Staying Fit During Pregnancy

Written by the Healthline Editorial Team | Published on March 15, 2012
Medically Reviewed by Lisa Haddad, MD, MS, MPH


Choosing to exercise during pregnancy is one of your best decisions, both for you and your baby. However, it is important to consult your doctor before beginning or continuing an exercise program. In most cases, your current level of activity will be acceptable and even encouraged. A moderate level of physical activity helps maintain cardiovascular, respiratory, and muscular fitness during pregnancy, while providing mental and emotional benefits. However, you may need to approach exercise differently when you are pregnant, especially at the different stages of pregnancy.

Why Exercise?

All women should engage in regular physical activity. For women who are not pregnant, exercise strengthens bones, builds muscle, provides a sense of enhanced energy, increases flexibility, and helps control weight. Exercise strengthens the heart and lowers cholesterol reducing the risk of heart disease. Many studies have found that women who exercise regularly and stay active feel better mentally; they are less stressed, depressed, or anxious.

The benefits of exercise during pregnancy appear to be even greater and exceed the risks in otherwise healthy pregnant women. The one possible exception is the elite or professional athlete, as well as individuals who participate in contact sports.

Women who begin exercise programs early in pregnancy also experience fewer problems later in pregnancy. Here is some of the evidence:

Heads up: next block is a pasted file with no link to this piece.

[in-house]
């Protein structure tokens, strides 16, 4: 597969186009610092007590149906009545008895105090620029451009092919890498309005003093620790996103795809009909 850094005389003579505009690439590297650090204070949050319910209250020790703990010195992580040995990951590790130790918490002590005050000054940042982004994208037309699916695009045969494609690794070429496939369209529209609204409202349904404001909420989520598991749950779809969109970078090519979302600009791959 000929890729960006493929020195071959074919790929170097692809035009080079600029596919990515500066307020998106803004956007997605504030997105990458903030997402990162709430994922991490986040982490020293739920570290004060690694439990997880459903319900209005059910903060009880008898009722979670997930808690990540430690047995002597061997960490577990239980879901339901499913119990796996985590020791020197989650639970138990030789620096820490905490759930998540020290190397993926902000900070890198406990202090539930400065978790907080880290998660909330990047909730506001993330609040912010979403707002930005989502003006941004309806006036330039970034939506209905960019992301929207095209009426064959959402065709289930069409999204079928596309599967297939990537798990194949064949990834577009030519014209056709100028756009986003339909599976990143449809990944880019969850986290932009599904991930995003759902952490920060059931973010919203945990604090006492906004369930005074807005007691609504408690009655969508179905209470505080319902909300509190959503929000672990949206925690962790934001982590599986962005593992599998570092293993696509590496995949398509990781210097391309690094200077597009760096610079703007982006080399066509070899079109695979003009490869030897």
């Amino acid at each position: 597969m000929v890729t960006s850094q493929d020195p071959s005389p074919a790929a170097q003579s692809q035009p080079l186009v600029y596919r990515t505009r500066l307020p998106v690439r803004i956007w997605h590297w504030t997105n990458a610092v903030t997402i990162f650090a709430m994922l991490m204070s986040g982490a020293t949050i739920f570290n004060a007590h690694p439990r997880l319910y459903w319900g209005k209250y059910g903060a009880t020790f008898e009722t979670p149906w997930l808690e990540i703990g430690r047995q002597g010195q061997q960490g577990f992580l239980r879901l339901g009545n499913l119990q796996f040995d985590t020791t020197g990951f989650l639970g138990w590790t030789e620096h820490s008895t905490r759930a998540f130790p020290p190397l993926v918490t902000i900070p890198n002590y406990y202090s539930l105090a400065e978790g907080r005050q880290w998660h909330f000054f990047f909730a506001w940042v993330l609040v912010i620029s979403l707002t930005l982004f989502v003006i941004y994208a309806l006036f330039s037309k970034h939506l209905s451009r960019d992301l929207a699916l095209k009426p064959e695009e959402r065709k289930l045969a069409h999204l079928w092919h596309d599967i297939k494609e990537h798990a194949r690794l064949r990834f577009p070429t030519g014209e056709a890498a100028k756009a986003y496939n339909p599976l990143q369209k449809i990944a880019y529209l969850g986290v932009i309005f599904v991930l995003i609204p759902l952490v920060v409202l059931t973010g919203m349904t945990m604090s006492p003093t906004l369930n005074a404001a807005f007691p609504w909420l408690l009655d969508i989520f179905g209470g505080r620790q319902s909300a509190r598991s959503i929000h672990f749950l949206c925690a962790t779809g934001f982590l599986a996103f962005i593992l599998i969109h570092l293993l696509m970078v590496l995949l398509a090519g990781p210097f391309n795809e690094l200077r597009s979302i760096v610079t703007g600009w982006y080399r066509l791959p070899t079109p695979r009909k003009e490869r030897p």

• Exercise leads to positive outcomes for both mother and baby due largely to the improvement in maternal cardiovascular capacity.
  • Women who exercised regularly at or above 50% of their exercise level before pregnancy were much better off than those who stopped their regular exercise program before the end of the first trimester, according to a study of 131 well-conditioned recreational athletes. The women who continued to exercise were less likely to have cesarean deliveries or operative vaginal deliveries. Active labor was shorter. There was less evidence of acute fetal stress as signaled by the presence of either meconium-stained amniotic fluid (a sign the baby may not be getting enough oxygen), abnormal fetal heart rate patterns (indicating that the baby is stressed), or depressed Apgar scores (a quick way to assess the condition of the newborn at birth).
  • A study suggests that exercise does not appear to increase premature labor. Mild-to-moderate exercisers experienced no increased risk for preterm delivery, and the relative risk of preterm birth in heavy exercisers was cut in half because of improved conditioning. Heavy exercisers also experienced shorter labor.

Benefits of Exercise

Below is a summary of the likely benefits of exercise during pregnancy:

  • greatly reduced incidence of cesarean or operative vaginal delivery;
  • shorter labor;
  • less evidence of acute stress to the fetus;
  • lower rate of miscarriage of normal fetus;
  • reduced need for obstetric interventions, such as forceps- or vacuum-assisted vaginal deliveries;
  • feeling better during pregnancy;
  • decrease in perceived exertion during labor;
  • reduction in the risk for back pain and back problems among women who exercise before and during pregnancy; and
  • possible benefit to the baby-including leaner children and improved neurobehavioral development.
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